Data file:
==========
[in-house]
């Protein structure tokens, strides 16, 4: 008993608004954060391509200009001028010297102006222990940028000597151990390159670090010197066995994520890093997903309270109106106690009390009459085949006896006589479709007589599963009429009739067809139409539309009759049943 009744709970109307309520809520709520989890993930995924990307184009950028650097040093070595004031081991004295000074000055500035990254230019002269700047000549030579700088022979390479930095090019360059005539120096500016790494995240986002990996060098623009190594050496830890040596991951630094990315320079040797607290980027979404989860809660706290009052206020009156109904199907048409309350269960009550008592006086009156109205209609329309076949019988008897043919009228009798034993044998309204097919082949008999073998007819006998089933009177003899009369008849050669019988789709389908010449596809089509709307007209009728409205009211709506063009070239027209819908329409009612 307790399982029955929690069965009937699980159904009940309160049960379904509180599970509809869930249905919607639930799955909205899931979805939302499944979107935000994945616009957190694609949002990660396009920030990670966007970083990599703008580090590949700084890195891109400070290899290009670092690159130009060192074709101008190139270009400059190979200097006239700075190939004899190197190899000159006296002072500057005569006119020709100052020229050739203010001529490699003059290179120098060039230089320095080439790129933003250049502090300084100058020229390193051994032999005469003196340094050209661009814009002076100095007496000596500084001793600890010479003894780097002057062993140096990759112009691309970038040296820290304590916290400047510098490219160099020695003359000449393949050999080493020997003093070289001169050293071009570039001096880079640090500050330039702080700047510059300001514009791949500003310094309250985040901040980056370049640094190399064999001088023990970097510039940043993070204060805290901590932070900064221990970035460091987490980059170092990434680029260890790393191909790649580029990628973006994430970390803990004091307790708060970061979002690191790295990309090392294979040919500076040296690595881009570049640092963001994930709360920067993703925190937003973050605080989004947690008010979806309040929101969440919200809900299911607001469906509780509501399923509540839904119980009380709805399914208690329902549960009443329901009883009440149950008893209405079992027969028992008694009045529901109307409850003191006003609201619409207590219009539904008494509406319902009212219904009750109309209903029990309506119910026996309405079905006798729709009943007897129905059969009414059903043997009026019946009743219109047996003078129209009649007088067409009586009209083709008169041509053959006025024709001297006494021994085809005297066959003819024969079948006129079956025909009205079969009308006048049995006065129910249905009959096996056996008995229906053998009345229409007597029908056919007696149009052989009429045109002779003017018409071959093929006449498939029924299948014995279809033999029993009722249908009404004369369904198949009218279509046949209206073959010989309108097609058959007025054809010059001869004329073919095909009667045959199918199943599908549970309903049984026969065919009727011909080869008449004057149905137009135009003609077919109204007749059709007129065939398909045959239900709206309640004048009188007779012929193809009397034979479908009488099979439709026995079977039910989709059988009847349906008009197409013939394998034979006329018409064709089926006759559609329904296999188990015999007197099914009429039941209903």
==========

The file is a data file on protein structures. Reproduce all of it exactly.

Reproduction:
[in-house]
């Protein structure tokens, strides 16, 4: 008993608004954060391509200009001028010297102006222990940028000597151990390159670090010197066995994520890093997903309270109106106690009390009459085949006896006589479709007589599963009429009739067809139409539309009759049943 009744709970109307309520809520709520989890993930995924990307184009950028650097040093070595004031081991004295000074000055500035990254230019002269700047000549030579700088022979390479930095090019360059005539120096500016790494995240986002990996060098623009190594050496830890040596991951630094990315320079040797607290980027979404989860809660706290009052206020009156109904199907048409309350269960009550008592006086009156109205209609329309076949019988008897043919009228009798034993044998309204097919082949008999073998007819006998089933009177003899009369008849050669019988789709389908010449596809089509709307007209009728409205009211709506063009070239027209819908329409009612 307790399982029955929690069965009937699980159904009940309160049960379904509180599970509809869930249905919607639930799955909205899931979805939302499944979107935000994945616009957190694609949002990660396009920030990670966007970083990599703008580090590949700084890195891109400070290899290009670092690159130009060192074709101008190139270009400059190979200097006239700075190939004899190197190899000159006296002072500057005569006119020709100052020229050739203010001529490699003059290179120098060039230089320095080439790129933003250049502090300084100058020229390193051994032999005469003196340094050209661009814009002076100095007496000596500084001793600890010479003894780097002057062993140096990759112009691309970038040296820290304590916290400047510098490219160099020695003359000449393949050999080493020997003093070289001169050293071009570039001096880079640090500050330039702080700047510059300001514009791949500003310094309250985040901040980056370049640094190399064999001088023990970097510039940043993070204060805290901590932070900064221990970035460091987490980059170092990434680029260890790393191909790649580029990628973006994430970390803990004091307790708060970061979002690191790295990309090392294979040919500076040296690595881009570049640092963001994930709360920067993703925190937003973050605080989004947690008010979806309040929101969440919200809900299911607001469906509780509501399923509540839904119980009380709805399914208690329902549960009443329901009883009440149950008893209405079992027969028992008694009045529901109307409850003191006003609201619409207590219009539904008494509406319902009212219904009750109309209903029990309506119910026996309405079905006798729709009943007897129905059969009414059903043997009026019946009743219109047996003078129209009649007088067409009586009209083709008169041509053959006025024709001297006494021994085809005297066959003819024969079948006129079956025909009205079969009308006048049995006065129910249905009959096996056996008995229906053998009345229409007597029908056919007696149009052989009429045109002779003017018409071959093929006449498939029924299948014995279809033999029993009722249908009404004369369904198949009218279509046949209206073959010989309108097609058959007025054809010059001869004329073919095909009667045959199918199943599908549970309903049984026969065919009727011909080869008449004057149905137009135009003609077919109204007749059709007129065939398909045959239900709206309640004048009188007779012929193809009397034979479908009488099979439709026995079977039910989709059988009847349906008009197409013939394998034979006329018409064709089926006759559609329904296999188990015999007197099914009429039941209903």